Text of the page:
חבש (bandaging, binding, fastening) - Avnei Shayish adduces Scriptural passages which use this root in the sense of bandaging: you didn’t bandage [חֲבַשְׁתֶּם] the broken (Ezek. 34:4), and: the day that Hashem will bandage [חֲבֹשׁ] the injured of His nation (Isa. 30:26). חבש also means enclosing, and by extension, governments, which have the ability to confine and incarcerate: I cannot be the ruler [חֹבֵשׁ] (Isa. 3:7), Is the enemy of justice ruling [יַחֲבוֹשׁ]? (Job 34:17). And in Talmud it is used in a similar way: the imprisoned [חבוש] can’t free himself from jail (Brachot 5b). The verb חבש has similar, related usages, such as: he saddled [ויַּחֲבֹשׁ] his donkey (Gen. 22:3).
חבץ(multiple meanings) - In the Talmudic vernacular, this word refers to the gathering, congealing, and the consolidation, of components, as occurs in cheese-making. Rashi (Shabbat 95a) offers two definitions of מחבץ: In his first explanation Rashi explains that this refers toputting milk in a cow’s stomach (where it coagulates). In his second explanation, he writes, "I think that מחבץ is when one takes a rubber utensil and places the coagulated cheese inside. The extra whey then drips off." Rashi’s two explanations are essentially two stages in cheese-making. According to both interpretations, the concept of חיבוץ is to place the unfinished, milky product into a container of some sort until it consolidates and solidifies. Similarly, Rashi (Brachot 36b) describes a food called חביץ, which is also formed by adding liquids such as oil and honey to flour.
חבת (frying pan) - Avnei Shayish explains that the מחבת is a vessel used to fry and to join bits of flour together through frying. The meal offerings in the Temple were consolidated by frying in oil in the מחבת. Thus, there is a similarity between the חביתין, meal offering, which was solidified by adding oil, to the food called חביץ, mentioned above, which was kneaded with oil and honey. The difference lies in the fact that while the former is fried in oil, the oil being external to the mixture, the latter is formed by kneading the oil directly into the mixture.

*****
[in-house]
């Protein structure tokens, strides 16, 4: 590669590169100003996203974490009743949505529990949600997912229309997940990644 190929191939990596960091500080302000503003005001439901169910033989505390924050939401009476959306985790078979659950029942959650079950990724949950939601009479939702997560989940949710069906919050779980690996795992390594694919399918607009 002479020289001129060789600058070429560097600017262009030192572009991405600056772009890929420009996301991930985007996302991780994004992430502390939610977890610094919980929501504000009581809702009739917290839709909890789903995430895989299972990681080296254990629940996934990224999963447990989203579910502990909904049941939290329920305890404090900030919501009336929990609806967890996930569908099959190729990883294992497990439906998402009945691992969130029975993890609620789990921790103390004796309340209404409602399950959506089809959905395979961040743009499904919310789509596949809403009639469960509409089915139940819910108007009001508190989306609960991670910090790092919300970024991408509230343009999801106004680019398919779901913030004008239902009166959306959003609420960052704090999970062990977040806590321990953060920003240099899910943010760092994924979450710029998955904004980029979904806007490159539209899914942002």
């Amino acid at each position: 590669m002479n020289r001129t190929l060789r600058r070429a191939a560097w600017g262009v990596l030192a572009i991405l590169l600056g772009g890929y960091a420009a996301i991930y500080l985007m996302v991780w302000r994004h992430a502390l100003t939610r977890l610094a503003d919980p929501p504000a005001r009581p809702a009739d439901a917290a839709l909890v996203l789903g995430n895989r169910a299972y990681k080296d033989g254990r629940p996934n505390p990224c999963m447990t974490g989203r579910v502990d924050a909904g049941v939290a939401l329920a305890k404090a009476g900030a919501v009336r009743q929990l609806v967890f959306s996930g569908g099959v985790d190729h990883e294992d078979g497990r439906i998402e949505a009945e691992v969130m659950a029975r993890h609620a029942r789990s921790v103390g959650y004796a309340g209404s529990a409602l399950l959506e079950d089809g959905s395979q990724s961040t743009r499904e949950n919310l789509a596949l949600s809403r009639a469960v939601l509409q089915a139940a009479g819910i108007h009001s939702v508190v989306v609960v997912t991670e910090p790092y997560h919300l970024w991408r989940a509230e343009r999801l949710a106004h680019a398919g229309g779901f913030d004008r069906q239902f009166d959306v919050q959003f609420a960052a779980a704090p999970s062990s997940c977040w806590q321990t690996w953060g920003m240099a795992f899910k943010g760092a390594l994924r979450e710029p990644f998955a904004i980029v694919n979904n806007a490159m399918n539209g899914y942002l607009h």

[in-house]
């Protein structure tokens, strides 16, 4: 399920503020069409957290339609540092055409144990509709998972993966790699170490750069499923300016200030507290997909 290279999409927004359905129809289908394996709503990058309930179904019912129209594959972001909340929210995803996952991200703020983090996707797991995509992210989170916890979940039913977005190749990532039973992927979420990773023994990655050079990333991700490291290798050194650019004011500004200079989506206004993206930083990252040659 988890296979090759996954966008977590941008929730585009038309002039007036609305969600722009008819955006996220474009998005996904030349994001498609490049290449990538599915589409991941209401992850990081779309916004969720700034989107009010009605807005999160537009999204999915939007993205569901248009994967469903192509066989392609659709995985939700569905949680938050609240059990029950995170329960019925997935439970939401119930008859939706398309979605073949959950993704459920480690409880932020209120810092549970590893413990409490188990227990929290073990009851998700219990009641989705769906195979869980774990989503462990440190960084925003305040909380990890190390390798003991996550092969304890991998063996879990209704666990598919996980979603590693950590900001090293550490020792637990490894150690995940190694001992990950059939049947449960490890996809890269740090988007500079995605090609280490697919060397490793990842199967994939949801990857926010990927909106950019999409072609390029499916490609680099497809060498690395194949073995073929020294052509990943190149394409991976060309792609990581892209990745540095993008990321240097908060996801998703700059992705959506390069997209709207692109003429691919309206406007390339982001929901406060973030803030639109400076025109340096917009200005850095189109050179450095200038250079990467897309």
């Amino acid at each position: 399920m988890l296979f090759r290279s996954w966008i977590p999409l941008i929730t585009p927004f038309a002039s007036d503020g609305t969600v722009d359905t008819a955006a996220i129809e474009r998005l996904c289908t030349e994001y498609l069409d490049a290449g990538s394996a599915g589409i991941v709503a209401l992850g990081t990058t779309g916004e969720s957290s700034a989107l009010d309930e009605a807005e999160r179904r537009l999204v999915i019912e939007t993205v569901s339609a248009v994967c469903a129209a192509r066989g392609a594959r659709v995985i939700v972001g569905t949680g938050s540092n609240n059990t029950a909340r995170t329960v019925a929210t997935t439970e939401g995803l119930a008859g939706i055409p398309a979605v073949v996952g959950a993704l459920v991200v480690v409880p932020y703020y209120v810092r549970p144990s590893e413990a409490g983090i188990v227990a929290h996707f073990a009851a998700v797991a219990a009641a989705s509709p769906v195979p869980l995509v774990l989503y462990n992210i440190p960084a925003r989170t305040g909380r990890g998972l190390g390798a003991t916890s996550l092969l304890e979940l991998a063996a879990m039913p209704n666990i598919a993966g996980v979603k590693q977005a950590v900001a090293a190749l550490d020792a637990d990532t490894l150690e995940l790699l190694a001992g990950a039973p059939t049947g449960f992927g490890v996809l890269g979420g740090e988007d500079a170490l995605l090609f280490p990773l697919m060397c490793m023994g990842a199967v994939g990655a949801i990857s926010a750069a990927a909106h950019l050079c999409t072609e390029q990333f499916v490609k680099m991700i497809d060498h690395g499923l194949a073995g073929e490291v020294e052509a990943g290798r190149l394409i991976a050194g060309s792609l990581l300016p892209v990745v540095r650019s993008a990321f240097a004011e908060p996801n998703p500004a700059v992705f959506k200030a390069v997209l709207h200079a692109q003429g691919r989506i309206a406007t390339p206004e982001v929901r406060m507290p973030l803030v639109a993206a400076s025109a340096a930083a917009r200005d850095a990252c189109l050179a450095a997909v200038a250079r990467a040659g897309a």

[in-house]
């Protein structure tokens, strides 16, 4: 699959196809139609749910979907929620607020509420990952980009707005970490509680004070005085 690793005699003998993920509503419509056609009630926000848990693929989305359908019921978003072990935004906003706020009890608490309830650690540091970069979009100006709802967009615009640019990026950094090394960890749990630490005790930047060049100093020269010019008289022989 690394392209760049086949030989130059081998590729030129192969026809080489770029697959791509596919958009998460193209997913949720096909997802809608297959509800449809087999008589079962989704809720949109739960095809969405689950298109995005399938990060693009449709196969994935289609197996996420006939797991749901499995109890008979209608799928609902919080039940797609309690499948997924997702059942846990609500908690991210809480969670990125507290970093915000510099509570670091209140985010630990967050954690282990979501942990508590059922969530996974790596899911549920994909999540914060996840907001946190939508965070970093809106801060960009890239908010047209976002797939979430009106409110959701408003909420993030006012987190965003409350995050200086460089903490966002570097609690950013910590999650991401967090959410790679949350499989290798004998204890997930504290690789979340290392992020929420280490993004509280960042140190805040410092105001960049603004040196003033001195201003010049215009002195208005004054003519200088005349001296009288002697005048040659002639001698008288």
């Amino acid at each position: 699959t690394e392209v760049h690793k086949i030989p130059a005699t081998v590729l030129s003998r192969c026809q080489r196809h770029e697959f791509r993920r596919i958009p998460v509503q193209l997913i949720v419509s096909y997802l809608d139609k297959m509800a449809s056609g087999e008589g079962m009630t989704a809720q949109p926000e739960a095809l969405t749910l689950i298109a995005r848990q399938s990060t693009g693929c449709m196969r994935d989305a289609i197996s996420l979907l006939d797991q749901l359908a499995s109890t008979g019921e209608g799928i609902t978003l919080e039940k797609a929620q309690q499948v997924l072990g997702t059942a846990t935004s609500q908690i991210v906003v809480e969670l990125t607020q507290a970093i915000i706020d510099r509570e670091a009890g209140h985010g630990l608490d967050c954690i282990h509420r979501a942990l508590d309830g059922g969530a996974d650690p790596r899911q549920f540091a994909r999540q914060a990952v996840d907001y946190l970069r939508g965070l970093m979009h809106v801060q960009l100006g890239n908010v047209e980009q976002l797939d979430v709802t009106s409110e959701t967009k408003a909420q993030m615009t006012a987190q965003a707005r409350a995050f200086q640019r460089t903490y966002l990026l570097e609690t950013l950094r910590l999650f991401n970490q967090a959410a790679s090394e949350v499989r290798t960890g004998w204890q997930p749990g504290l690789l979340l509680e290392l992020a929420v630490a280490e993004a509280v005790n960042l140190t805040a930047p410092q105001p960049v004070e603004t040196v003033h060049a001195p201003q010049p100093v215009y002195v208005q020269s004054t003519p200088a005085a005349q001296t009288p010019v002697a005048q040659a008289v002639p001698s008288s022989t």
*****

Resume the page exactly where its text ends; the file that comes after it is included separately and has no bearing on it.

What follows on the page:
This concludes Avnei Shayish's proposed list of words tied to the biliteral חב root. We humbly suggest adding to this list aadditional terms, such as:
חבצלת (rose) - Song 2:1 - I am the rose [חֲבַצֶּלֶת] of Sharon, the rose from the valley. חבצלת comes from the two words חביון, hidden, and צל, shade, as the Midrash explains its petals cover and hide each other (see above חבה): Song Rabba 2:3 - “When it is small, it [a rose] is called חבצלת, and when it gets older, it is called שושנה… Why is it called חבצלת? Because it is חבויה בצלה, it hides in its shadow. It hides in its own shadow, because there are many petals that shadow [overlap] one another” (see also Matanot Kehuna there).
רחב (wide) - Gen. 26:22 - He called it Rechovot [רְחֹבוֹת], saying, ‘now Hashem has given us ample space [הִרְחִיב] and we will be fruitful in the Land. הרחבה means enlarging an entity, attaching an addition onto the original. Of note is that רחב is a permutation of חבר, connection, because when two objects join together, the result is a single larger one. This is alluded to by: Shlah Hakadosh (Yoma - Perek Derech Chaim Tochachas Mussar ) - “Acquire for yourself a friend [חָבֵר]… Connect (חַבֵּר) yourself to him and always speak with him at length [רחב].”
תחב (jam, wedge)- In the Mishnah, we find the word תחיבה expressing a forceful connection of one object (in)to another, or tightly inserting something in between two objects. For example: Ohalot 3:4 - “Two bones and on them [i.e. attached to them] about two olive measures worth of flesh [of a corpse]… this is impure. If they [the two olive measures] were forcefully inserted [תְחוּבִים] by a man, it is pure”; Bartenura - “The flesh wasn't originally attached to the bone; a person stuck it on, like someone who is תוחב, impales, meat onto a skewer.”